U.S. sharp in attack, not defense

We hand out player grades for the U.S.'s 4-1 loss to Brazil

Updated: May 31, 2012, 12:34 PM ET
By Jeff Carlisle |

Jurgen Klinsmann's approach of pressing high defensively and playing at a high tempo may be new to the U.S., but such concepts have long been staples of Brazil's game. And after the two sides squared off on Wednesday, the verdict was clear: The master still holds sway over the apprentice, as Brazil claimed a 4-1 victory.

Goals by Neymar and Thiago Silva staked the visitors to a 2-0 lead inside 30 minutes, only for the U.S. to pull a goal back through Herculez Gomez just before halftime. But a lightning-quick counter attack in the 52nd minute was expertly finished off by Marcelo, and while the U.S. had enough self-belief to try to climb back into the match, the visitors always looked threatening on the break. Alexandre Pato ultimately closed out the scoring in the 87th minute, converting with authority from Marcelo's cross.

The temptation will be to think that the U.S. outing was an utter failure, especially when you consider that this Brazil side was heavily populated with younger players. But the scoreline could certainly be considered harsh. The U.S. did show glimpses of what its attack is capable off, especially when Gomez finished off a flowing move constructed by Michael Bradley and Fabian Johnson. And a late flurry saw the Americans force Brazilian goalkeeper Rafael Cabral into a series of sharp saves.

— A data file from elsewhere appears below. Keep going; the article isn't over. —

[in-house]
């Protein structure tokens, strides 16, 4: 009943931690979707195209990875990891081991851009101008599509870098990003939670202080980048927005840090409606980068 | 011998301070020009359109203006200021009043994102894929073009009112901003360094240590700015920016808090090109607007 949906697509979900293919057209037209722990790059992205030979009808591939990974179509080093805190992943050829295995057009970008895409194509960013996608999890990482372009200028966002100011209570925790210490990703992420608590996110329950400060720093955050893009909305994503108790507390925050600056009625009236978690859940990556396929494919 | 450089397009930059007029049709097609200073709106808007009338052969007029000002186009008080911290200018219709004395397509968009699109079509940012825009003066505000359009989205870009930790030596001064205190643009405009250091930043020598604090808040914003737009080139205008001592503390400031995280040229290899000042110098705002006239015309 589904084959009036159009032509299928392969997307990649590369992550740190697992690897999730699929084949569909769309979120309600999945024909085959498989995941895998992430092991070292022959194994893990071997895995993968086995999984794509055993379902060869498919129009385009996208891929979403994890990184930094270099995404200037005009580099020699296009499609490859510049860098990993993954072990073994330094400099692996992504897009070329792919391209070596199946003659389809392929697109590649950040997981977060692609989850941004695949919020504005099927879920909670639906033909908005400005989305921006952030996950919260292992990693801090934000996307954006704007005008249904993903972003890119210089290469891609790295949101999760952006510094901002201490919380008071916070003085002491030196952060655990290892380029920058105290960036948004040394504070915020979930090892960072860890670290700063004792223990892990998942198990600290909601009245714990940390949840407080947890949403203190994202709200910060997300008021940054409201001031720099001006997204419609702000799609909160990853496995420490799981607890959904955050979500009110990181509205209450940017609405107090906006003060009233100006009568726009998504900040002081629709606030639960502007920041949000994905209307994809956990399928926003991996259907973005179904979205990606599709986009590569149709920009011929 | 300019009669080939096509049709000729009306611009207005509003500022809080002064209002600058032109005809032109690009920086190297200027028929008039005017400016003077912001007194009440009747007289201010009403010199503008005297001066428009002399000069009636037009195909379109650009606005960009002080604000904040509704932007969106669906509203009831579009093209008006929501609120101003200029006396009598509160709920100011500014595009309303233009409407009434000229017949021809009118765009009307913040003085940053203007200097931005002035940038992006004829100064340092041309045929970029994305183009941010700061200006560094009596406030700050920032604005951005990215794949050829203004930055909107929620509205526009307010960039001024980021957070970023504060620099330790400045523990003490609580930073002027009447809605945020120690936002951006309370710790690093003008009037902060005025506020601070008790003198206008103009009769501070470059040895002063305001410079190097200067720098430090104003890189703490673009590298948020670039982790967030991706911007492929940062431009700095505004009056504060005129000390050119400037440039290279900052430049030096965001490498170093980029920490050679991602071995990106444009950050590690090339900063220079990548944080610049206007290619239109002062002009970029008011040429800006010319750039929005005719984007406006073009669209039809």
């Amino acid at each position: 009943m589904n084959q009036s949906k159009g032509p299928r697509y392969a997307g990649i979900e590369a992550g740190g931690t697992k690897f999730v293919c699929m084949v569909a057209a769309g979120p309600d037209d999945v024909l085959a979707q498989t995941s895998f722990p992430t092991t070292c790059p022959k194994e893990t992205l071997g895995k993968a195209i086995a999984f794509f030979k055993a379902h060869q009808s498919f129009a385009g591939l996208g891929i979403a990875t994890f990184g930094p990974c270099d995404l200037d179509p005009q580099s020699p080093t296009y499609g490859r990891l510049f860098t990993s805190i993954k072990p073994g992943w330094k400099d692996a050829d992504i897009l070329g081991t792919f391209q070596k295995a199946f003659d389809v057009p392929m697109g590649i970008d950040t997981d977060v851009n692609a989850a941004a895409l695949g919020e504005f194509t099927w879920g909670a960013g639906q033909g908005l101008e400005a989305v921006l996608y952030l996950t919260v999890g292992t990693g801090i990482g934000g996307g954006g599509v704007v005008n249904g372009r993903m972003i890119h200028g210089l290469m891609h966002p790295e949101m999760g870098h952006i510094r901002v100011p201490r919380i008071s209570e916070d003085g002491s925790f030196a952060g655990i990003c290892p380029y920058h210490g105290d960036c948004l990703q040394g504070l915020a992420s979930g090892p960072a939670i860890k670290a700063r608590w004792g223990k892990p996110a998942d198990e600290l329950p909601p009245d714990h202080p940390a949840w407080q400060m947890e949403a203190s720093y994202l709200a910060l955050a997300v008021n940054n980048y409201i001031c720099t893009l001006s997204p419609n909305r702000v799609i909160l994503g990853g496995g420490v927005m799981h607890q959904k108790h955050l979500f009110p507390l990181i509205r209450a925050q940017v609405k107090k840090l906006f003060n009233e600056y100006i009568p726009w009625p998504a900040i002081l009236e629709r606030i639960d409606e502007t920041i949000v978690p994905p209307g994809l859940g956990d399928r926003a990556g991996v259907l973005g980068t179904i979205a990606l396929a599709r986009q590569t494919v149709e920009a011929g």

But to beat Brazil requires a solid defensive performance from all involved, and the Americans fell well short in this regard. There was certainly an element of misfortune when Oguchi Onyewu was whistled for a penalty after Romulo's shot struck him in the arm. But before and after Neymar converted the spot kick in the 12th minute, Onyewu was suffering through a substandard performance. Central partner Carlos Bocanegra was only slightly better, losing too many one-on-one battles with Brazilian forward Leandro Damiao.

Onyewu's night got worse in the 26th minute when his attempt to pass on the responsibility of marking Thiago Silva to Jermaine Jones during a corner kick backfired completely. The Brazilian defender ending up completely unmarked to head home Neymar's delivery.

That proved to be too big a hole for the U.S. to climb out of, and tilted the tactical advantage heavily in favor of Brazil. It could afford to sit back and hit the U.S. on the counter, and it was from just such a strike that Marcelo iced the match. A turnover saw Jermaine Jones and Maurice Edu caught too far up field, and Hulk and Neymar created a two-on-one against Steve Cherundolo, allowing Marcelo to eventually convert Neymar's feed.

To the Americans' credit, they didn't resort to a defend-and-counter strategy to keep the score respectable. Gomez, Clint Dempsey and substitute Terrence Boyd all went close, with Cabral delivering a stunning double save in the 77th minute. But the approach allowed the game to get somewhat out of hand, with Pato completing the scoring.